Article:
As one of 2019 EXARC Twinning projects, we - Claus Kropp (DE) and Brendan O’Neill (IE) - have been forging ahead with our investigation of “Early Medieval ploughing implements and their detailed experimental archaeological (re)construction, use, testing and recording”. To date, we have completed a number of phases, including a review of the extant published material, reconstruction of an ard share, analysis of experimental collections and initial testing of plough construction models.
In order to reconstruct the iron components of this plough it was essential to get the correct raw materials. The first of these was iron, which in early medieval Ireland was predominantly iron ore from wetland bog sites; known generally as ‘bog ore’. Our samples were hand collected from a Bord na Mona site in Co. Offaly in the midlands of Ireland. This material was subsequently roasted and smelted, using an early medieval-style shaft furnace, at University College Dublin’s (UCD) Centre for Experimental Archaeology and Material Culture (CEAMC) by Brendan O’Neill.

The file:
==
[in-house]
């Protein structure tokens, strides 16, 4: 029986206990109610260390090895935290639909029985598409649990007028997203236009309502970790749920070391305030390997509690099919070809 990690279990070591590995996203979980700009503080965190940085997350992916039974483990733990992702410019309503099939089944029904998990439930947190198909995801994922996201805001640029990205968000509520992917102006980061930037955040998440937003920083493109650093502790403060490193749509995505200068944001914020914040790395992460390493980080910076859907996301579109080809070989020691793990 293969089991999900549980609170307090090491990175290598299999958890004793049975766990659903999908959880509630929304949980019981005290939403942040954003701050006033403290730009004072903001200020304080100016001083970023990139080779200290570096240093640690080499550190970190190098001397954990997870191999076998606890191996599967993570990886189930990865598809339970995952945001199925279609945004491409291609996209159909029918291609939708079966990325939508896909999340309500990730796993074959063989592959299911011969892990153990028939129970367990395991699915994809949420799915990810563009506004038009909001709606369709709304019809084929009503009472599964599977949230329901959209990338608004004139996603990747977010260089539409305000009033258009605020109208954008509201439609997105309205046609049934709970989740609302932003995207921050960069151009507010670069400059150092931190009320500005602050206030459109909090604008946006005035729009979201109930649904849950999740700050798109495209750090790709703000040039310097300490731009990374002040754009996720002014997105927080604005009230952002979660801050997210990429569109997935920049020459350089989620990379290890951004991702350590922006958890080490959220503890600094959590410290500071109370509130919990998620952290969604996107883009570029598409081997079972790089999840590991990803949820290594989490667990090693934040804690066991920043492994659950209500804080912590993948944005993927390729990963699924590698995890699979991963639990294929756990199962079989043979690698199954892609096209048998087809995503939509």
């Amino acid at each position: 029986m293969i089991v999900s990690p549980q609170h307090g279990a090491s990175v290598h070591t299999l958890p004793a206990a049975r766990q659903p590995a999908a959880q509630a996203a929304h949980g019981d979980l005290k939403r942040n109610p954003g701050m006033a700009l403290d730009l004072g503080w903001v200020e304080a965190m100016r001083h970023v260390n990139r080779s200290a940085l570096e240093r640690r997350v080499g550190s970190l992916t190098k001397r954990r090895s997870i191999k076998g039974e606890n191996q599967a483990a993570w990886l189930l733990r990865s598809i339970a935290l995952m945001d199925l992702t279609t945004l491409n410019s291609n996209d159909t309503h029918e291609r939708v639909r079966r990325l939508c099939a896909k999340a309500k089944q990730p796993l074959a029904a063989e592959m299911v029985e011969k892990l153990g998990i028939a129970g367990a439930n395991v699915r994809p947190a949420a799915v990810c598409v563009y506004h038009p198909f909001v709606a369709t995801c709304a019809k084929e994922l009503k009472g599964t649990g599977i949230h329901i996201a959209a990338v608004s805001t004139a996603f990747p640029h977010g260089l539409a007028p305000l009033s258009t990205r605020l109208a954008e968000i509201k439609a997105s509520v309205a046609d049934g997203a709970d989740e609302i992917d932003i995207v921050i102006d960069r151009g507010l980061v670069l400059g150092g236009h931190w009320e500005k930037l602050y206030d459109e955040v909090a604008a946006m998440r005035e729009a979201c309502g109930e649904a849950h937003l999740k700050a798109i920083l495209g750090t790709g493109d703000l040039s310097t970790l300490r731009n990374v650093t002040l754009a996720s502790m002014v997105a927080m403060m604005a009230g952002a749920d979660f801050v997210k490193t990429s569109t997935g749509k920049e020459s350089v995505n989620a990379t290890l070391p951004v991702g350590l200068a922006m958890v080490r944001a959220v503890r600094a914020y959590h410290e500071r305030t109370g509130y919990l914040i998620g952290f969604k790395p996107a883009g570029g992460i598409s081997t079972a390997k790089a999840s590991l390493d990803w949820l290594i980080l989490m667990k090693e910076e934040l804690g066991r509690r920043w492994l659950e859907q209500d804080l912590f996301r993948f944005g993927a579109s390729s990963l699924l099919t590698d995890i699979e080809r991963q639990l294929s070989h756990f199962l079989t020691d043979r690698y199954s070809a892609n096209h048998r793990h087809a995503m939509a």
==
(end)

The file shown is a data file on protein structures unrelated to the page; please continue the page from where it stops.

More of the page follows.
The resulting bloom of iron was then transported to Claus Kropp at Freilichtlabor Lauresham in Lorsch, Germany where it was further processed by blacksmithing specialist Frank Tommer and his team. Their hard work and determination paid off with the creation of a beautiful ard share that is now being used in our initial plough tests.
The first series of plough tests was dedicated to the question of shape and angle of the wooden plough parts (beam, stilt) and how to affix the iron-share. After several adjustments we were able to construct a first working version of the plough. This was tested on various soil types with a team of oxen using a forecart and while conducting draft power measurements.
Future experiments will be dedicated to the question of other possible designs of the wooden plough parts and also the way the ard is attached to the team of oxen. At least one design is planned in which the ard is directly connected to the yoke.